Oh, how the resume game has changed! Emma warns, “An outdated resume format can be a red flag to potential employers!” Most companies scan these through computer programs to pick out keywords. In some industries, it’s the creative resume that stands out, garnering the attention of hiring execs. Seek professional help in this category if you need it. (I sure did!) Again, connect with friends on this one. Think about who you know working in a human resources department or as a headhunter. Meet them for lunch and get some advice. Search for career counseling workshops in your community. Do a Google search for sample resumes and cover letters to get a preview of what makes for a successful applicant. Regular mail is antiquated, so you’ll probably be sending these out electronically. Follow the exact instructions for resume submissions and tailor your cover letter specifically to the position for which you are applying. Follow up about your submission in a week or so, reiterating your interest and asking if they’d like any additional information.
Your wardrobe, that is. You landed an interview, YAY! Now look at the work-worthy wardrobe options you have in your closet. You may not be interviewing for a “suit” job these days, given that many companies have moved toward a more business casual atmosphere in the workplace. Be in the know: investigate what the company’s level of dress is before your face-to-face meeting, and whatever is required, make sure you freshen up any outdated or worn out pieces so you arrive looking crisp (i.e., no spit up stains on your best blouse!).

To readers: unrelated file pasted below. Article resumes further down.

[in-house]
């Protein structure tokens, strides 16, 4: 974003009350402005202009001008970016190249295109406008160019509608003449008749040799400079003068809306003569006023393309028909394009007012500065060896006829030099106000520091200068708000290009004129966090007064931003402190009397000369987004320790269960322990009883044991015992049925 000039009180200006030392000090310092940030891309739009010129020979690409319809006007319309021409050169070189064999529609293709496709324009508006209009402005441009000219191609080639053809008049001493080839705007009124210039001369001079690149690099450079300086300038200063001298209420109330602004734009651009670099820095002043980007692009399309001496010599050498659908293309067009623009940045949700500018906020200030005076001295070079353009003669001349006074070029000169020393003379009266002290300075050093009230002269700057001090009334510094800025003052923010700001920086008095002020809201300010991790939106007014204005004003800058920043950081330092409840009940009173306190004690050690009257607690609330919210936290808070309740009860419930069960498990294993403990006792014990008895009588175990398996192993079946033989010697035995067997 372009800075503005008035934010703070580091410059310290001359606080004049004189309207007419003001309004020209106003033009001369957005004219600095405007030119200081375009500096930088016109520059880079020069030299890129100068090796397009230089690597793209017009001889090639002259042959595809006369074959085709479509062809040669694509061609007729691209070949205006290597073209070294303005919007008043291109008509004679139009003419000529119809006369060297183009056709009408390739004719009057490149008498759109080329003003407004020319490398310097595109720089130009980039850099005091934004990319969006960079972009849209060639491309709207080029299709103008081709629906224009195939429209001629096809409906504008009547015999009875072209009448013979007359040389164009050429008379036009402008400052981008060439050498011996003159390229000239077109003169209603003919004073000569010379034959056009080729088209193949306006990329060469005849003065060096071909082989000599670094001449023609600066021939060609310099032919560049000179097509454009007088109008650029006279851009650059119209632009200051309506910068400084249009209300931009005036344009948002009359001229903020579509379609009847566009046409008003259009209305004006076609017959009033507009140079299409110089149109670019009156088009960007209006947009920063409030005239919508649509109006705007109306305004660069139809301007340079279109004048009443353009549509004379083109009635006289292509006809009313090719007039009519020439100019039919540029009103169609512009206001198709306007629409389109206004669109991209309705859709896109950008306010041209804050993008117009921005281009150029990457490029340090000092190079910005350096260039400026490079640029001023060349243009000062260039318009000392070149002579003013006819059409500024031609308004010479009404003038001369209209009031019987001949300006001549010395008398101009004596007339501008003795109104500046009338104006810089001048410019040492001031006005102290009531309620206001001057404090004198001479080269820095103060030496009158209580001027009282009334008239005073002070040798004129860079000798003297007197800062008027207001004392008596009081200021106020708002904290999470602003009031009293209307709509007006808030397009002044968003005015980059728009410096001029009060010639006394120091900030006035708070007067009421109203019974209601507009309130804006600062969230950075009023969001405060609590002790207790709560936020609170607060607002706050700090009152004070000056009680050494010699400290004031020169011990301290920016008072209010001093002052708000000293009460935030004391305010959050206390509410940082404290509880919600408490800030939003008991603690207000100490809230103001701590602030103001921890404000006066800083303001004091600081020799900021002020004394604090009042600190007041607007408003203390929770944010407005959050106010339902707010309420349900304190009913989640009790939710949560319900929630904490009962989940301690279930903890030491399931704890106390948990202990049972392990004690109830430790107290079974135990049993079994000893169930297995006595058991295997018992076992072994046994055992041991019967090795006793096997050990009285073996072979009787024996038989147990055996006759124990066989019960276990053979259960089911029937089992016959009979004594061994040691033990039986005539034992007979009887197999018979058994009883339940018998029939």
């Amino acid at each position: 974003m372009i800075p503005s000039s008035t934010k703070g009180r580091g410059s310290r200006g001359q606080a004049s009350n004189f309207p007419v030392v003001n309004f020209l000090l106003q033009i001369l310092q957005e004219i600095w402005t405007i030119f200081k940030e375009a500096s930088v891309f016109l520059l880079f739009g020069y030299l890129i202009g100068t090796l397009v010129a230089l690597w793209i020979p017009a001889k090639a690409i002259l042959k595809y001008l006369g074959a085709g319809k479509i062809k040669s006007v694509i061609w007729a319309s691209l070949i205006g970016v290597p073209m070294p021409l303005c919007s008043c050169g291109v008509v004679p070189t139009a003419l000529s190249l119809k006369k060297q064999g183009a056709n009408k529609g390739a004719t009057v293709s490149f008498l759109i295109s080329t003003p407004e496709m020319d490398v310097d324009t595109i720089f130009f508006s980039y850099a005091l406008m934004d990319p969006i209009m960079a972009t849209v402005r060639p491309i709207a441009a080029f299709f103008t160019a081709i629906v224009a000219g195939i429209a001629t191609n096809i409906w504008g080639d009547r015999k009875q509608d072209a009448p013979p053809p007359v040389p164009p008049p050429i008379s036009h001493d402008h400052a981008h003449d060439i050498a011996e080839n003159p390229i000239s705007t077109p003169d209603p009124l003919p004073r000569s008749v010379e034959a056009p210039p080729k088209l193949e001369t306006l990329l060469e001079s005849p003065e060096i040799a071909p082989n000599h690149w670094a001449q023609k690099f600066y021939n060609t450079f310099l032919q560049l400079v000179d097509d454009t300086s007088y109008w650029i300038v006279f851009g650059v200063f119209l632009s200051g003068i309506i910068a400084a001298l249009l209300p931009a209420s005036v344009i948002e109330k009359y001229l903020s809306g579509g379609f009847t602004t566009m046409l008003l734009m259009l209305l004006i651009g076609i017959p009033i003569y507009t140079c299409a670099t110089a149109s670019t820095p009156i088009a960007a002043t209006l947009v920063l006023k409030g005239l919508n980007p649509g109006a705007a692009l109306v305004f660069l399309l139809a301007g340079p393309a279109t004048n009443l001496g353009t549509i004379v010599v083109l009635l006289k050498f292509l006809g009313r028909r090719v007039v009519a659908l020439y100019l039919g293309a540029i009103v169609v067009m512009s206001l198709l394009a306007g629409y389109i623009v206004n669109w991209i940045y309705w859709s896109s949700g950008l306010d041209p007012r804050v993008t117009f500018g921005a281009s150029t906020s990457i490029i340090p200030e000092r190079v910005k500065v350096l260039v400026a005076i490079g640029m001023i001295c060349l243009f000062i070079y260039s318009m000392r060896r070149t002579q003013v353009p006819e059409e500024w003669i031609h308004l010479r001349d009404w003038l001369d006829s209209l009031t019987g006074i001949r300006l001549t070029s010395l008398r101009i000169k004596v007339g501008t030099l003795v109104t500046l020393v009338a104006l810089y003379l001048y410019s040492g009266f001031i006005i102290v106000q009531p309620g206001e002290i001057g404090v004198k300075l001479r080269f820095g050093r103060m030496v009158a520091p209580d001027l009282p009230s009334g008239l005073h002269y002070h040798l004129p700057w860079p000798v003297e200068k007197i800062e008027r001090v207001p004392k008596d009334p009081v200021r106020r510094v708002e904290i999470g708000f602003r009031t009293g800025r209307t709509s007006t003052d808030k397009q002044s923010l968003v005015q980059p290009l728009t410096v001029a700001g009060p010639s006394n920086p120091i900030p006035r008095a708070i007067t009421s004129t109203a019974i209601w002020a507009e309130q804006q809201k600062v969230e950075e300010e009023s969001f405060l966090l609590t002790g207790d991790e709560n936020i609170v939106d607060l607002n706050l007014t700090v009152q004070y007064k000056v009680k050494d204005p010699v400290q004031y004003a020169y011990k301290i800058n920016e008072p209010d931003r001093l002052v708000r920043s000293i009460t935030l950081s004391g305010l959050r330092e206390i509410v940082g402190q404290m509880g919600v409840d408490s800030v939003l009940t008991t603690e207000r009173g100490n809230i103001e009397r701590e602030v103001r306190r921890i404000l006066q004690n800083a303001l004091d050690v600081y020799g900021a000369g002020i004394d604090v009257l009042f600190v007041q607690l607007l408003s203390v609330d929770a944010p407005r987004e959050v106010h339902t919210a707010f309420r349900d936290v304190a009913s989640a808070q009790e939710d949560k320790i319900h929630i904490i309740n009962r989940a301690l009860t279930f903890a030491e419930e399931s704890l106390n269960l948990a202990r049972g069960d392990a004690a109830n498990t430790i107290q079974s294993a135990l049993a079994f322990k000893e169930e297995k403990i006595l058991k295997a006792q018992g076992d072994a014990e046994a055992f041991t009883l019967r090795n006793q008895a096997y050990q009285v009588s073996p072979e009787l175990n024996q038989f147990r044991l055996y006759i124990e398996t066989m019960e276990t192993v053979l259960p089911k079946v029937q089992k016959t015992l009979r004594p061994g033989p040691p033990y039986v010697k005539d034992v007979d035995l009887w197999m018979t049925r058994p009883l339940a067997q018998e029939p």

An upcoming interview is a the perfect time for a little retail therapy, too. Whether it’s a new dress or a new pair of shoes, selecting something current and modern that makes you feel great is the key. You’ll go into your interview with extra confidence knowing you look sharp.
Your manners are showing. On an interview, show your best self. Be on time, or a bit early, dress to impress and be ready to ask thoughtful questions. Make friendly small talk, but avoid “mommy talk.” Skip the chatter about sick kids or little league playoffs, this is about your personal interests and professional strengths. Do your homework. Make sure you know important details about the company and sell yourself. Focus directly on the interviewer, make eye contact and turn off your cell phone! After your interview, send a well-considered note of thanks highlighting specific thoughts mentioned during the meeting.
Yes, relax. Obviously, the process of re-engaging in the professional world can be a stressful process and trigger some feelings of anxiety. Ultimately, the most fulfilling job will be one that’s in an environment where you feel comfortable. Interviews present the opportunity to evaluate a good fit for both employer AND employee. Take a deep breath and enjoy rediscovering this facet of your life!
Thank you for your input, Emma!